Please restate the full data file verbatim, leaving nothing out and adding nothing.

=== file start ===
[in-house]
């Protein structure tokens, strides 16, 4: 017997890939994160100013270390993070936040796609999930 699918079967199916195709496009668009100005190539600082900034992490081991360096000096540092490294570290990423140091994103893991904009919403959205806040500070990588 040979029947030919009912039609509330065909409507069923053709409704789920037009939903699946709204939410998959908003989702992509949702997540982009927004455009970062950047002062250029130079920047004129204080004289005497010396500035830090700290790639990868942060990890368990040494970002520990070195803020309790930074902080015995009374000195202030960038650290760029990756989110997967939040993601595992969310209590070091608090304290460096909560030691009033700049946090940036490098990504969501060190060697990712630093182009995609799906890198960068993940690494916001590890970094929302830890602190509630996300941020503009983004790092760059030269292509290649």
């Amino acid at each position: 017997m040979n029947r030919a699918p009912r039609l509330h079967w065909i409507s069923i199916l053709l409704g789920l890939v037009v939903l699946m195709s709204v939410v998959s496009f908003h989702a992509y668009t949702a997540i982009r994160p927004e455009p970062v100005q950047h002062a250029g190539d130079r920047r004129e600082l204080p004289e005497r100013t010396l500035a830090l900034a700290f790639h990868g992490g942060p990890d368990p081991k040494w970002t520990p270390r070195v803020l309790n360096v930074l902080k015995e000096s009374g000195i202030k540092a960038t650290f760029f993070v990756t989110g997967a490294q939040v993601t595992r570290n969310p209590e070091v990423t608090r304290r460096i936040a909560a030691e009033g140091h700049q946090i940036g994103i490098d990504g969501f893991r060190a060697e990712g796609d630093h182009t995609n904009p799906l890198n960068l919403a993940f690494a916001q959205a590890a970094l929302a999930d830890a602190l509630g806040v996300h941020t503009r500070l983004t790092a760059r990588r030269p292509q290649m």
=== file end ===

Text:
[in-house]
């Protein structure tokens, strides 16, 4: 017997890939994160100013270390993070936040796609999930 699918079967199916195709496009668009100005190539600082900034992490081991360096000096540092490294570290990423140091994103893991904009919403959205806040500070990588 040979029947030919009912039609509330065909409507069923053709409704789920037009939903699946709204939410998959908003989702992509949702997540982009927004455009970062950047002062250029130079920047004129204080004289005497010396500035830090700290790639990868942060990890368990040494970002520990070195803020309790930074902080015995009374000195202030960038650290760029990756989110997967939040993601595992969310209590070091608090304290460096909560030691009033700049946090940036490098990504969501060190060697990712630093182009995609799906890198960068993940690494916001590890970094929302830890602190509630996300941020503009983004790092760059030269292509290649």
């Amino acid at each position: 017997m040979n029947r030919a699918p009912r039609l509330h079967w065909i409507s069923i199916l053709l409704g789920l890939v037009v939903l699946m195709s709204v939410v998959s496009f908003h989702a992509y668009t949702a997540i982009r994160p927004e455009p970062v100005q950047h002062a250029g190539d130079r920047r004129e600082l204080p004289e005497r100013t010396l500035a830090l900034a700290f790639h990868g992490g942060p990890d368990p081991k040494w970002t520990p270390r070195v803020l309790n360096v930074l902080k015995e000096s009374g000195i202030k540092a960038t650290f760029f993070v990756t989110g997967a490294q939040v993601t595992r570290n969310p209590e070091v990423t608090r304290r460096i936040a909560a030691e009033g140091h700049q946090i940036g994103i490098d990504g969501f893991r060190a060697e990712g796609d630093h182009t995609n904009p799906l890198n960068l919403a993940f690494a916001q959205a590890a970094l929302a999930d830890a602190l509630g806040v996300h941020t503009r500070l983004t790092a760059r990588r030269p292509q290649m």